THE House of Lords passed the Bishops and Priests (Consecration
and Ordination of Women) Measure on Tuesday night.
The vote followed a debate in which Baroness Perry praised the
"immense patience" of Church of England women clergy, the
Archbishop of Canterbury emphasised the need to remain a "broad
Church", and Lord Cormack welcomed the provision for
Lady Perry said that women clergy had been snubbed by male
colleagues and criticised "because their high-heels clonked", and
it had been "infinitely humiliating" to see the Church "reject the
potential of those wonderful women within it". One "very senior"
woman had found that male colleagues failed to invite her to
important meetings. Yet such women remained "patient and
Introducing the "very long-overdue" Measure, the Archbishop of
Canterbury spoke of the "outstanding leadership" of women in the
Church and the "frustration" of the process for opening up the
episcopate to them. He said that there was "solid cross-party
support" for a Bill to fast-track the admission of women bishops
into the House of Lords.
Lord Cormack welcomed the safeguards for traditionalists in the
Measure, which would ensure that they were not "driven out".
Baroness Berridge, a "state-comp girl", suggested that women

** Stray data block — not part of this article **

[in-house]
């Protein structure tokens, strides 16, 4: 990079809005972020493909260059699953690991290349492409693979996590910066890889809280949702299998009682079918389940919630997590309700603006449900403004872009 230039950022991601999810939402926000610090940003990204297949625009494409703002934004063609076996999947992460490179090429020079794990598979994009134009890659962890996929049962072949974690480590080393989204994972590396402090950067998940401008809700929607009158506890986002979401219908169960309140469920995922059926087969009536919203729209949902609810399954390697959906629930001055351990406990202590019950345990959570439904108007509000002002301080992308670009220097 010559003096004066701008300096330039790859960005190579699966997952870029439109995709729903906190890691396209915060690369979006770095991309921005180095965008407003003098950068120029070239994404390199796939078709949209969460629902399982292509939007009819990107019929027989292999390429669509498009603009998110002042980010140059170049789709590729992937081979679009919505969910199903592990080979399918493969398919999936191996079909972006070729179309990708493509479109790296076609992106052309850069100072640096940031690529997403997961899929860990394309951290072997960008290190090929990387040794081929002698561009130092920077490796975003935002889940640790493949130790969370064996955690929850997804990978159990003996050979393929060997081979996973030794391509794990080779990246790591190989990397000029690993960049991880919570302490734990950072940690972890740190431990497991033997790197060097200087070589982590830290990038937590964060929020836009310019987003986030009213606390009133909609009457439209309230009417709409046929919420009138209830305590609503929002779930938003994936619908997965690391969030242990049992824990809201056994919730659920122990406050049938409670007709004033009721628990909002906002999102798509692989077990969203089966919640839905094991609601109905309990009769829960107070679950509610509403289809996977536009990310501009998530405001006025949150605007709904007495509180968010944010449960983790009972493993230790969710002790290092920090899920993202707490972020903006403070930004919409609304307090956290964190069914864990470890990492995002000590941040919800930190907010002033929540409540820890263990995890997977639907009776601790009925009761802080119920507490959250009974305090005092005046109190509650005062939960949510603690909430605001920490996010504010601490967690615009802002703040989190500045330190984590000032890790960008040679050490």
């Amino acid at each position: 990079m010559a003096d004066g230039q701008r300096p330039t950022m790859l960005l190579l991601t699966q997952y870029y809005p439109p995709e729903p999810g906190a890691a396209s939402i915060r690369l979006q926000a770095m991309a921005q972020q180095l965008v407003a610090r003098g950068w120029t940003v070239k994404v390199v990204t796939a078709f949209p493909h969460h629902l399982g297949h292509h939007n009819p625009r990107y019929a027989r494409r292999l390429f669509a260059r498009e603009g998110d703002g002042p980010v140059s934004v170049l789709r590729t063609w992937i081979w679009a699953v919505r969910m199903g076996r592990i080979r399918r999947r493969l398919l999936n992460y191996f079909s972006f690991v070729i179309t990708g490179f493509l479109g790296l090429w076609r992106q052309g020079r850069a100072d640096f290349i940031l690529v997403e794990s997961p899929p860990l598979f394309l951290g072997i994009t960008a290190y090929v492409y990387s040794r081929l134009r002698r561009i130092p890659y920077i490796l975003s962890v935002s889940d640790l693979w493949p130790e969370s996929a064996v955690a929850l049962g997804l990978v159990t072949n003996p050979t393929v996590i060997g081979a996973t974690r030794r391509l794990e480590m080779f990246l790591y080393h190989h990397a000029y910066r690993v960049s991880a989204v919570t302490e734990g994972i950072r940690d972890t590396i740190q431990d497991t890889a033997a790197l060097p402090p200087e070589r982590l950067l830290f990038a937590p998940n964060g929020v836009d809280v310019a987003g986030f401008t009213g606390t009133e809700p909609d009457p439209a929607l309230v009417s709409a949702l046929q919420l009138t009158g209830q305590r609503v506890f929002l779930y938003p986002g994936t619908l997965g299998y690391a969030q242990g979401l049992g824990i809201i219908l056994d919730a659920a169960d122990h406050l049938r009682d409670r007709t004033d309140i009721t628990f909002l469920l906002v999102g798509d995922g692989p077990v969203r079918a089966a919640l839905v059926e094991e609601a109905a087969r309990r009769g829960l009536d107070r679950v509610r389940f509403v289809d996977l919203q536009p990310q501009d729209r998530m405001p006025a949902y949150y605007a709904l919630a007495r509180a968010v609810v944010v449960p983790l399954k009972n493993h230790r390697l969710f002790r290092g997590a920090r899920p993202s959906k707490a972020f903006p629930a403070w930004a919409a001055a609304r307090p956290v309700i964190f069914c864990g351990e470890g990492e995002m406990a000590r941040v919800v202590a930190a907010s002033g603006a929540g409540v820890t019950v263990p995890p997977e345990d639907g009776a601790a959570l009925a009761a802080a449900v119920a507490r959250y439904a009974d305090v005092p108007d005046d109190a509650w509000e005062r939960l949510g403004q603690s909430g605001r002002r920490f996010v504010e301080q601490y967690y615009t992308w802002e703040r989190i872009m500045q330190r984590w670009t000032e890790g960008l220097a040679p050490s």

bishops might "give a head start to broadening the educational
background among leaders" (News,
5 September), and questioned whether the Church was
"disproportionately promoting married people". In response,
Archbishop Welby said that "the pool is being improved": the Bishop
of Ely, the Rt Revd Stephen Conway, was in charge of this process.
The marital status of candidates was "not relevant".
The Archbishop also sought to reassure peers concerned that
senior women might be considered too old to serve as bishops. The
Bishop of Hereford had been appointed recently, aged 64, and the
Archbishop felt "passionate" about not losing the experience of
Baroness Sherlock suggested that there was "something quite
powerful and inclusive about taking that pain [of being excluded
for many years] into the very heart of the episcopate". The
Archbishop also reassured the House that the clause in the Measure
stating that a bishop was not a public office was "not a cloak for
discrimination on sexuality, marital status, marital history, or
for that matter, age".
Among several concerns raised by Baroness Howe, vice-president
of WATCH, was how congregations who supported the ministry of women
could request a "non-discriminating bishop". The Bishop of
Rochester, the Rt Revd James Langstaff, reminded the House that
there would be no diocese without a bishop who would ordain
Lady Howe also sought reassurance that the ministry of a
"headship bishop" promised to conservative Evangelicals (News,
27 June) would be limited to those parishes that requested it.
Bishop Langstaff said that "it might be good if that person was
somehow tied into what we might call the mainstream ministry of
bishops in some way and therefore prevented from becoming overly
Concluding the debate, the Archbishop hoped for "a deeper and
wider pool of bishops - and, as soon as possible, on these
The Measure will now pass to the House of Commons for debate.
The Amending Canon is likely to be promulged in Synod in